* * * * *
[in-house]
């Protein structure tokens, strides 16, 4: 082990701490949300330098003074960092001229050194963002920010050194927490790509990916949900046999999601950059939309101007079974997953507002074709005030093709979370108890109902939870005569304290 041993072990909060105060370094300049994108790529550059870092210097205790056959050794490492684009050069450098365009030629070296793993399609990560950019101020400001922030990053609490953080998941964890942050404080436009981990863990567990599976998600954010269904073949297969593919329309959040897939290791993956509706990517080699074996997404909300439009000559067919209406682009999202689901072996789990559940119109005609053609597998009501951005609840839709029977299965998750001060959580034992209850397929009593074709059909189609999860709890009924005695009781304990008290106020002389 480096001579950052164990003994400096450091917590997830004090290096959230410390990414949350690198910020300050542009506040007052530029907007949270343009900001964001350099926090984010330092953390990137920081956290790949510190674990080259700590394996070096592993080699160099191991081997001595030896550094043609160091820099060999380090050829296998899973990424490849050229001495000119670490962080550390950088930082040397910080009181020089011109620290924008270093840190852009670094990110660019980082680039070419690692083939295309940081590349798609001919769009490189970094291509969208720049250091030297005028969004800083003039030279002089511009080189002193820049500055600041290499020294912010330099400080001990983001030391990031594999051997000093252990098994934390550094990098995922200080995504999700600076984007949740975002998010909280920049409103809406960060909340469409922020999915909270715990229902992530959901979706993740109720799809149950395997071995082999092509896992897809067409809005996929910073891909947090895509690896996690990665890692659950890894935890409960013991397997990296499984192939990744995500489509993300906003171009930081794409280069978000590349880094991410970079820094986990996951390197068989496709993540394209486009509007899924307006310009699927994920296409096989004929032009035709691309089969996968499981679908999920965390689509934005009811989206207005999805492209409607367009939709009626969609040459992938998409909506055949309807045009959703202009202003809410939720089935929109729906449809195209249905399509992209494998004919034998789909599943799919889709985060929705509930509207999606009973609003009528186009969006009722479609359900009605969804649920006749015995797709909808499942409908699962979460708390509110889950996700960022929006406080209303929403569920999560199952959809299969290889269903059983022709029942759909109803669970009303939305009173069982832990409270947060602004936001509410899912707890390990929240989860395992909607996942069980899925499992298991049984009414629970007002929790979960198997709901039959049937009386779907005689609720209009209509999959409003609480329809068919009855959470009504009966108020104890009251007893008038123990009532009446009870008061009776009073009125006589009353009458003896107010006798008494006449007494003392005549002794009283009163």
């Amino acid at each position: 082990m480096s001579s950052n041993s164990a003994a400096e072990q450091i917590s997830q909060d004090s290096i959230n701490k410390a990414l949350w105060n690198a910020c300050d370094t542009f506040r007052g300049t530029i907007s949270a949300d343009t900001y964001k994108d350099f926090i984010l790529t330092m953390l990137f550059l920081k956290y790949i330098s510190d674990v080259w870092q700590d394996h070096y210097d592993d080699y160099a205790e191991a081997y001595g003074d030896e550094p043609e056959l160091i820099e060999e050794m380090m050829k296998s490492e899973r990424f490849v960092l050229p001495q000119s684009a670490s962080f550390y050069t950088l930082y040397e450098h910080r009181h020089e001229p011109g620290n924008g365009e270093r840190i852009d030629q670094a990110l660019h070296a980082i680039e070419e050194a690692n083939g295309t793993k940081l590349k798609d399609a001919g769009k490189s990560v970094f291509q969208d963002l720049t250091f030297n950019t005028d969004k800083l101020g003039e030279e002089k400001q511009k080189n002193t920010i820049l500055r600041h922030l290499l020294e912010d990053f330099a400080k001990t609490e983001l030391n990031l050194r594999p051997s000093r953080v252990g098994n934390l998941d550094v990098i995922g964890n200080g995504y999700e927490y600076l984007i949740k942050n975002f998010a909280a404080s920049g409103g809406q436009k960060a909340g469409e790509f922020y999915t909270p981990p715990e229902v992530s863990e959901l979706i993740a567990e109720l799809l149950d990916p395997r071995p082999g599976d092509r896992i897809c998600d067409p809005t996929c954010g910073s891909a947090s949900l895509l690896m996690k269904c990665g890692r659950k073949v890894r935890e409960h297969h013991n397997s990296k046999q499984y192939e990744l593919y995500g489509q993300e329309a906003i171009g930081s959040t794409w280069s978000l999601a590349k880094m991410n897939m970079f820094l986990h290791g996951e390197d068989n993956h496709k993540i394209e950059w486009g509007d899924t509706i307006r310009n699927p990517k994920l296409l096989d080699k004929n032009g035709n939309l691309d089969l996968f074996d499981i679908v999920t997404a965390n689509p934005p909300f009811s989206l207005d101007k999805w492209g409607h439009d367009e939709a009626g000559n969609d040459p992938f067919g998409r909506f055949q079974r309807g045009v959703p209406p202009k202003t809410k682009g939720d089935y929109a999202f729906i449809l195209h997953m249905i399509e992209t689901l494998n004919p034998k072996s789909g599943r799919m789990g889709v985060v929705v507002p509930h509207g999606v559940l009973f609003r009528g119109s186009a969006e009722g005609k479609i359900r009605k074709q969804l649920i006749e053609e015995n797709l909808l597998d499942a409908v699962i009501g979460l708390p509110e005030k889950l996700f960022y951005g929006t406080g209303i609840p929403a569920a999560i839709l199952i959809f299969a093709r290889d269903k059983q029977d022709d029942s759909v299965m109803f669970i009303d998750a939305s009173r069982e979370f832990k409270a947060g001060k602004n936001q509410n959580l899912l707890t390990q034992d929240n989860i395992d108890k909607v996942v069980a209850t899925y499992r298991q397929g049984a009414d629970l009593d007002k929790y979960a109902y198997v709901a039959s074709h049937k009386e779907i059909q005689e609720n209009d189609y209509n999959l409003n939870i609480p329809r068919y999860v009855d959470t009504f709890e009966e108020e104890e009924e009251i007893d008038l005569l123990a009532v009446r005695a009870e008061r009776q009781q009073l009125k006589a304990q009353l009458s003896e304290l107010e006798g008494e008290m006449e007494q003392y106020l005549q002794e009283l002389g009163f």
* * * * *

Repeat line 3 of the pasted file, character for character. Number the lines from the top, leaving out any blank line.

């Amino acid at each position: 082990m480096s001579s950052n041993s164990a003994a400096e072990q450091i917590s997830q909060d004090s290096i959230n701490k410390a990414l949350w105060n690198a910020c300050d370094t542009f506040r007052g300049t530029i907007s949270a949300d343009t900001y964001k994108d350099f926090i984010l790529t330092m953390l990137f550059l920081k956290y790949i330098s510190d674990v080259w870092q700590d394996h070096y210097d592993d080699y160099a205790e191991a081997y001595g003074d030896e550094p043609e056959l160091i820099e060999e050794m380090m050829k296998s490492e899973r990424f490849v960092l050229p001495q000119s684009a670490s962080f550390y050069t950088l930082y040397e450098h910080r009181h020089e001229p011109g620290n924008g365009e270093r840190i852009d030629q670094a990110l660019h070296a980082i680039e070419e050194a690692n083939g295309t793993k940081l590349k798609d399609a001919g769009k490189s990560v970094f291509q969208d963002l720049t250091f030297n950019t005028d969004k800083l101020g003039e030279e002089k400001q511009k080189n002193t920010i820049l500055r600041h922030l290499l020294e912010d990053f330099a400080k001990t609490e983001l030391n990031l050194r594999p051997s000093r953080v252990g098994n934390l998941d550094v990098i995922g964890n200080g995504y999700e927490y600076l984007i949740k942050n975002f998010a909280a404080s920049g409103g809406q436009k960060a909340g469409e790509f922020y999915t909270p981990p715990e229902v992530s863990e959901l979706i993740a567990e109720l799809l149950d990916p395997r071995p082999g599976d092509r896992i897809c998600d067409p809005t996929c954010g910073s891909a947090s949900l895509l690896m996690k269904c990665g890692r659950k073949v890894r935890e409960h297969h013991n397997s990296k046999q499984y192939e990744l593919y995500g489509q993300e329309a906003i171009g930081s959040t794409w280069s978000l999601a590349k880094m991410n897939m970079f820094l986990h290791g996951e390197d068989n993956h496709k993540i394209e950059w486009g509007d899924t509706i307006r310009n699927p990517k994920l296409l096989d080699k004929n032009g035709n939309l691309d089969l996968f074996d499981i679908v999920t997404a965390n689509p934005p909300f009811s989206l207005d101007k999805w492209g409607h439009d367009e939709a009626g000559n969609d040459p992938f067919g998409r909506f055949q079974r309807g045009v959703p209406p202009k202003t809410k682009g939720d089935y929109a999202f729906i449809l195209h997953m249905i399509e992209t689901l494998n004919p034998k072996s789909g599943r799919m789990g889709v985060v929705v507002p509930h509207g999606v559940l009973f609003r009528g119109s186009a969006e009722g005609k479609i359900r009605k074709q969804l649920i006749e053609e015995n797709l909808l597998d499942a409908v699962i009501g979460l708390p509110e005030k889950l996700f960022y951005g929006t406080g209303i609840p929403a569920a999560i839709l199952i959809f299969a093709r290889d269903k059983q029977d022709d029942s759909v299965m109803f669970i009303d998750a939305s009173r069982e979370f832990k409270a947060g001060k602004n936001q509410n959580l899912l707890t390990q034992d929240n989860i395992d108890k909607v996942v069980a209850t899925y499992r298991q397929g049984a009414d629970l009593d007002k929790y979960a109902y198997v709901a039959s074709h049937k009386e779907i059909q005689e609720n209009d189609y209509n999959l409003n939870i609480p329809r068919y999860v009855d959470t009504f709890e009966e108020e104890e009924e009251i007893d008038l005569l123990a009532v009446r005695a009870e008061r009776q009781q009073l009125k006589a304990q009353l009458s003896e304290l107010e006798g008494e008290m006449e007494q003392y106020l005549q002794e009283l002389g009163f």